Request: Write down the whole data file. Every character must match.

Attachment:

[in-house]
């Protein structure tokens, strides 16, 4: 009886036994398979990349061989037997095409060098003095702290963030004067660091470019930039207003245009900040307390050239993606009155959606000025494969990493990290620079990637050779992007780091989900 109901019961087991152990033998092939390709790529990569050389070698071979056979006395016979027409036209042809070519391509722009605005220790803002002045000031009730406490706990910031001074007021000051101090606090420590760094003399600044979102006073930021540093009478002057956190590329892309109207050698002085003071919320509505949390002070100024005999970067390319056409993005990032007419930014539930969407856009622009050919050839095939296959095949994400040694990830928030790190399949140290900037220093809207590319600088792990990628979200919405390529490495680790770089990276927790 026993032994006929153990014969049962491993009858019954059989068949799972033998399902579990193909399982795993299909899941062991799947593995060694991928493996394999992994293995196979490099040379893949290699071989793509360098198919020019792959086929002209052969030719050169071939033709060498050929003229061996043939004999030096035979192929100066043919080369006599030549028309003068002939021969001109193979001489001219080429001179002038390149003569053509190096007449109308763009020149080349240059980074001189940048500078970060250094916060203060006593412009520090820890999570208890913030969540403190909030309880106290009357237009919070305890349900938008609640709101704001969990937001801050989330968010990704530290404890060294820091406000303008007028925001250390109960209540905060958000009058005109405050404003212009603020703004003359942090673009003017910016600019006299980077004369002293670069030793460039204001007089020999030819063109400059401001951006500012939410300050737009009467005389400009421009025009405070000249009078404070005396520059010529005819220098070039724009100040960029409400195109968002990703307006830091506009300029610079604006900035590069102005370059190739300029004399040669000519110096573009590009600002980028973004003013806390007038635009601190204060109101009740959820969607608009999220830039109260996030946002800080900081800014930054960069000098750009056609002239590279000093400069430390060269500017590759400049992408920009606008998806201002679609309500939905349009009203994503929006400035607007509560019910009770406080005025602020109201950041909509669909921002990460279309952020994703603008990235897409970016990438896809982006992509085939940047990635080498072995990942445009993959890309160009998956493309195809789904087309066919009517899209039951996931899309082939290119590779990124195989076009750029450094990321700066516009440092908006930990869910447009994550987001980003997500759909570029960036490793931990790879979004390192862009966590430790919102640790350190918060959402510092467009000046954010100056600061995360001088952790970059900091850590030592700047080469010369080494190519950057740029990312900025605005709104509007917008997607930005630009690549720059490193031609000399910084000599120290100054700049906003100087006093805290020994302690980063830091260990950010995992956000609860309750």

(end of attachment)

[in-house]
């Protein structure tokens, strides 16, 4: 009886036994398979990349061989037997095409060098003095702290963030004067660091470019930039207003245009900040307390050239993606009155959606000025494969990493990290620079990637050779992007780091989900 109901019961087991152990033998092939390709790529990569050389070698071979056979006395016979027409036209042809070519391509722009605005220790803002002045000031009730406490706990910031001074007021000051101090606090420590760094003399600044979102006073930021540093009478002057956190590329892309109207050698002085003071919320509505949390002070100024005999970067390319056409993005990032007419930014539930969407856009622009050919050839095939296959095949994400040694990830928030790190399949140290900037220093809207590319600088792990990628979200919405390529490495680790770089990276927790 026993032994006929153990014969049962491993009858019954059989068949799972033998399902579990193909399982795993299909899941062991799947593995060694991928493996394999992994293995196979490099040379893949290699071989793509360098198919020019792959086929002209052969030719050169071939033709060498050929003229061996043939004999030096035979192929100066043919080369006599030549028309003068002939021969001109193979001489001219080429001179002038390149003569053509190096007449109308763009020149080349240059980074001189940048500078970060250094916060203060006593412009520090820890999570208890913030969540403190909030309880106290009357237009919070305890349900938008609640709101704001969990937001801050989330968010990704530290404890060294820091406000303008007028925001250390109960209540905060958000009058005109405050404003212009603020703004003359942090673009003017910016600019006299980077004369002293670069030793460039204001007089020999030819063109400059401001951006500012939410300050737009009467005389400009421009025009405070000249009078404070005396520059010529005819220098070039724009100040960029409400195109968002990703307006830091506009300029610079604006900035590069102005370059190739300029004399040669000519110096573009590009600002980028973004003013806390007038635009601190204060109101009740959820969607608009999220830039109260996030946002800080900081800014930054960069000098750009056609002239590279000093400069430390060269500017590759400049992408920009606008998806201002679609309500939905349009009203994503929006400035607007509560019910009770406080005025602020109201950041909509669909921002990460279309952020994703603008990235897409970016990438896809982006992509085939940047990635080498072995990942445009993959890309160009998956493309195809789904087309066919009517899209039951996931899309082939290119590779990124195989076009750029450094990321700066516009440092908006930990869910447009994550987001980003997500759909570029960036490793931990790879979004390192862009966590430790919102640790350190918060959402510092467009000046954010100056600061995360001088952790970059900091850590030592700047080469010369080494190519950057740029990312900025605005709104509007917008997607930005630009690549720059490193031609000399910084000599120290100054700049906003100087006093805290020994302690980063830091260990950010995992956000609860309750």